For animals that had received auranofin, and had therefore experienced the previously published acute-infection-like condition , we started the follow-up immediately after the acute-infection-like peak in viremia. This choice mimics calculations of the viral set point in the natural course of the infection, discarding the acute infection phase as non-representative of the equilibrium reached thereafter. The initial value adopted for our viral load set point calculations was the minimum in the curve after the initial peak.
For animals that had the initial viral load peak abated artificially by H-iART, the period under drugs was not taken into account, and the viral set point calculations were started after therapy withdrawal.
For animals that had not received auranofin and for which there was no clear initial peak, follow-up was started when viremia plateaued. This allowed discarding the initial values and providing a sensible comparison with the data from the auranofin-treated animals. We considered that the plateau was reached when viral load reached values above 80% of the asymptote of the one-phase association curve describing the viral rebound and obtained by non-linear regression analysis option embedded in the GraphPad software. Additional file 5 provides an illustrated example of the method adopted.
For each of the cases presented in 1), 2) and 3), the input values were analyzed using the “area under curve” option in the GraphPad software. Peaks accounting for less than 10% of the AUC were automatically discarded by the default option of the software adopted. To allow an overall comparison of the results obtained, results were normalized by dividing by the length of the temporal window.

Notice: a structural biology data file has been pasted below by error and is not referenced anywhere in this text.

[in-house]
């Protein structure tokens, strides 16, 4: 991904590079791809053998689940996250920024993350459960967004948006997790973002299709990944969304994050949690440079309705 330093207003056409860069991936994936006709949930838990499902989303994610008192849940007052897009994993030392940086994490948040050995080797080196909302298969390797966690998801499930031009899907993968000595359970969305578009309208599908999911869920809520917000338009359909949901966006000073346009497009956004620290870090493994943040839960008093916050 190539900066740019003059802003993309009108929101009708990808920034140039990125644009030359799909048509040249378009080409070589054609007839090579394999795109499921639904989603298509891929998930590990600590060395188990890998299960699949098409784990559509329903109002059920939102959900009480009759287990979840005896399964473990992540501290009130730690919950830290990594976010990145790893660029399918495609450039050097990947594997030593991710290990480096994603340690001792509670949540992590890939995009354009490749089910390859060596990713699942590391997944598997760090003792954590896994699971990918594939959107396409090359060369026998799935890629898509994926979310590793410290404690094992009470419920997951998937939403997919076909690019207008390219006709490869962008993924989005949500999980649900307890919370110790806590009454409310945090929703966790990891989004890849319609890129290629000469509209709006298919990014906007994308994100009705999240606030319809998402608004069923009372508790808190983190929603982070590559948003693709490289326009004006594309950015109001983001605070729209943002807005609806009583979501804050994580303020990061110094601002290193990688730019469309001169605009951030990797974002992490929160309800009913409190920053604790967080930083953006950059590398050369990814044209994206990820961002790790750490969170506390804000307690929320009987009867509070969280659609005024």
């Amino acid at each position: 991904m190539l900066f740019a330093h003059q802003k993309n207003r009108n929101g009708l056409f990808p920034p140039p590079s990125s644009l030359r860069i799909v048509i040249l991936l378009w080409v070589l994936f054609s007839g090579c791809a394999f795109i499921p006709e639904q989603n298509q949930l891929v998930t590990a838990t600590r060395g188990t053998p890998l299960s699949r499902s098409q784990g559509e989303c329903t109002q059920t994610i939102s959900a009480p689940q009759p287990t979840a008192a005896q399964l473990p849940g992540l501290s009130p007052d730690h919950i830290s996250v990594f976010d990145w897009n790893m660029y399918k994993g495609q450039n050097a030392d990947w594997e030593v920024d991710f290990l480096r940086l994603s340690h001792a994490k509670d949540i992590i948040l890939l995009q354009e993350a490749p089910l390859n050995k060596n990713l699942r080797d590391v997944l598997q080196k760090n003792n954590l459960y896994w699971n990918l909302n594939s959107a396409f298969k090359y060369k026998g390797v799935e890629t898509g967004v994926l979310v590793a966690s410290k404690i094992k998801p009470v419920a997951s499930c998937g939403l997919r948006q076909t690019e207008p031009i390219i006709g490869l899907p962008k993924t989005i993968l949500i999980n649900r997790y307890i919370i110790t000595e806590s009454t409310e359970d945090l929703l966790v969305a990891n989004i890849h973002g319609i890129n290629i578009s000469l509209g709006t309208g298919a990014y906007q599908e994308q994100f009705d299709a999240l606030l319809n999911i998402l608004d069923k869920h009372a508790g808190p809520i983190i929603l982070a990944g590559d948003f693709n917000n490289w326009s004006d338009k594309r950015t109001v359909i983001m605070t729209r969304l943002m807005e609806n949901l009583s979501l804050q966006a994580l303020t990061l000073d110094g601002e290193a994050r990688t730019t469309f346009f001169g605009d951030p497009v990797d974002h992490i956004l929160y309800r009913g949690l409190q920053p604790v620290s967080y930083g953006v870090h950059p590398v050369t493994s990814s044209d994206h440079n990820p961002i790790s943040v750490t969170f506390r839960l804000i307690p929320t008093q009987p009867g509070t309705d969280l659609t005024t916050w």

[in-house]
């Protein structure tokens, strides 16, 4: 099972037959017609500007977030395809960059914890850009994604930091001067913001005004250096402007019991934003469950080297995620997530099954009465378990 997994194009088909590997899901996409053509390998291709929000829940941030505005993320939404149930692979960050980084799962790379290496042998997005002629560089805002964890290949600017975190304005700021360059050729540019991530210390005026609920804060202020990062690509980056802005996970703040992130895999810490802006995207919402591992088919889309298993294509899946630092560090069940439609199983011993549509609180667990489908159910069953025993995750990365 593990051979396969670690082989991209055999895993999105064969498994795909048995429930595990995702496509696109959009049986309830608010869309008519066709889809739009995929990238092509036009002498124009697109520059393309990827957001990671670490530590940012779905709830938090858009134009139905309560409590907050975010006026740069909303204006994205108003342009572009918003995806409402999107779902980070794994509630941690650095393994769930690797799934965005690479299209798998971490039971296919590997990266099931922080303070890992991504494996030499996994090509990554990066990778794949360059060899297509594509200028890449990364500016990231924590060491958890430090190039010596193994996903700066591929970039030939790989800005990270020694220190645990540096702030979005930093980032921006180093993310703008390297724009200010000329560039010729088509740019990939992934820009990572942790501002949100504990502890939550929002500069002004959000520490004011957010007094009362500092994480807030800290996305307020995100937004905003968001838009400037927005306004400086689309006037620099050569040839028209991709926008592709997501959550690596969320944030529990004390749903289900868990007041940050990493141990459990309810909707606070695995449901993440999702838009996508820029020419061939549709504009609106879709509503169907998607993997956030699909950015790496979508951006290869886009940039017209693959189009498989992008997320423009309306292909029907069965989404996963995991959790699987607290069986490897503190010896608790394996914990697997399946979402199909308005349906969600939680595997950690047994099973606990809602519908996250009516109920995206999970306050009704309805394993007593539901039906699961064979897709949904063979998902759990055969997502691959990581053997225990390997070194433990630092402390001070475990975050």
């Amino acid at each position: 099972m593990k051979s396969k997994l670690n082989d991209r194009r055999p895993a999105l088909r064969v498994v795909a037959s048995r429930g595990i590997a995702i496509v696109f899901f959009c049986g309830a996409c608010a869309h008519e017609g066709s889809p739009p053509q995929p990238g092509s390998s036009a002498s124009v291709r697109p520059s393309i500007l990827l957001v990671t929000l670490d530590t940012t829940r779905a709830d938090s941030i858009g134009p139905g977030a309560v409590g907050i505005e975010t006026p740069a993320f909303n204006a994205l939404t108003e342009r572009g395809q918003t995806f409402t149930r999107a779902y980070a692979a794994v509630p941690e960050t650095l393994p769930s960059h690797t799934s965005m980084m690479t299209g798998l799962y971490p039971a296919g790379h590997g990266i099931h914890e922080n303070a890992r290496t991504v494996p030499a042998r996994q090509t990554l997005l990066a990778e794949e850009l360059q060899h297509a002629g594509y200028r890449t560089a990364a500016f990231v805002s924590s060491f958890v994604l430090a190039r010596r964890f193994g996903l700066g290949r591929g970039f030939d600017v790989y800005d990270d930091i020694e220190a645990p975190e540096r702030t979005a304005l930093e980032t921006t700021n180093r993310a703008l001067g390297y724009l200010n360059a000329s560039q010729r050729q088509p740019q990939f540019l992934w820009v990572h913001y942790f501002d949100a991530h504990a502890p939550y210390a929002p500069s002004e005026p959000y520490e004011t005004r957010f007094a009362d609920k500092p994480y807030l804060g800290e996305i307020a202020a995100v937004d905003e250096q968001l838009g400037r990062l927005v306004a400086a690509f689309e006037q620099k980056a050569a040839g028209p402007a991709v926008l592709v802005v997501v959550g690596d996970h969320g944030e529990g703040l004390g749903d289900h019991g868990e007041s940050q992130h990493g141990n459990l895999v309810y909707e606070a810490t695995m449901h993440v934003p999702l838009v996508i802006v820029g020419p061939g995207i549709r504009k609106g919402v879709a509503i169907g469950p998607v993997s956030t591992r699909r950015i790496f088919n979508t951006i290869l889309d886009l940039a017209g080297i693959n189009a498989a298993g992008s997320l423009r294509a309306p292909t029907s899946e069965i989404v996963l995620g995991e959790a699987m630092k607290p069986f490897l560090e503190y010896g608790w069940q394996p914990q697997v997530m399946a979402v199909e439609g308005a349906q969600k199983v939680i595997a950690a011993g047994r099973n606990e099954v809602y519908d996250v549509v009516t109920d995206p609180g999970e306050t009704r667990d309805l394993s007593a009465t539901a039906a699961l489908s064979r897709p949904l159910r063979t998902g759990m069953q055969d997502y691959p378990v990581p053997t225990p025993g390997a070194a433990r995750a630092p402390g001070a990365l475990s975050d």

Multivariate analysis was used to study the contribution of independent predictors to the post-therapy viral load set point and the difference between the pre- and post-therapy viral load set points points (Δ viral set point). The analysis was conducted with the IBM SPSS software (v. 21, Armonk, NY, USA), using a type-I regression parameter, and the post-therapy viral set point and the Δ viral set point as dependent variables. The choice of the potentially predicting parameters was based on literature analysis. Possibly independent predictors were considered to be the number of drugs simultaneously employed, the total duration of therapy (i.e. the number of days during which macaques were exposed to drugs), the number of therapeutic cycles and the pre-therapy CD4 nadir [12, 49]. A “therapy” was considered to be a sequence of therapeutic cycles wherein the distance between neighboring treatments did not exceed 90 days. Partial correlation analysis was conducted using SPSS, starting from the same parameters, and controlling by the total duration of therapy.
For a discussion of mathematical methods and numerical tools employed in the numerical simulations, see the “Statistical and biomathematical analyses” paragraph in the “Materials and methods” section and Text S1 in Ref. . See also Ref. . Briefly, for our simulations we adjusted for a macaque model the system of ordinary differential equations (system 4) introduced in . In this system, a random step function is used to simulate the periods in which there is activation of resting latently infected CD4+ T-cells. The activation function used in the simulations was generated with the RANDLIB package of the Scilab 5.3.3 software (freely available at http://www.scilab.org). This function is shown in the figure of Additional file 6. Further information on mathematical modeling is given in the text of Additional file 6 while the starting data employed for the numerical simulations are shown in Additional file 7.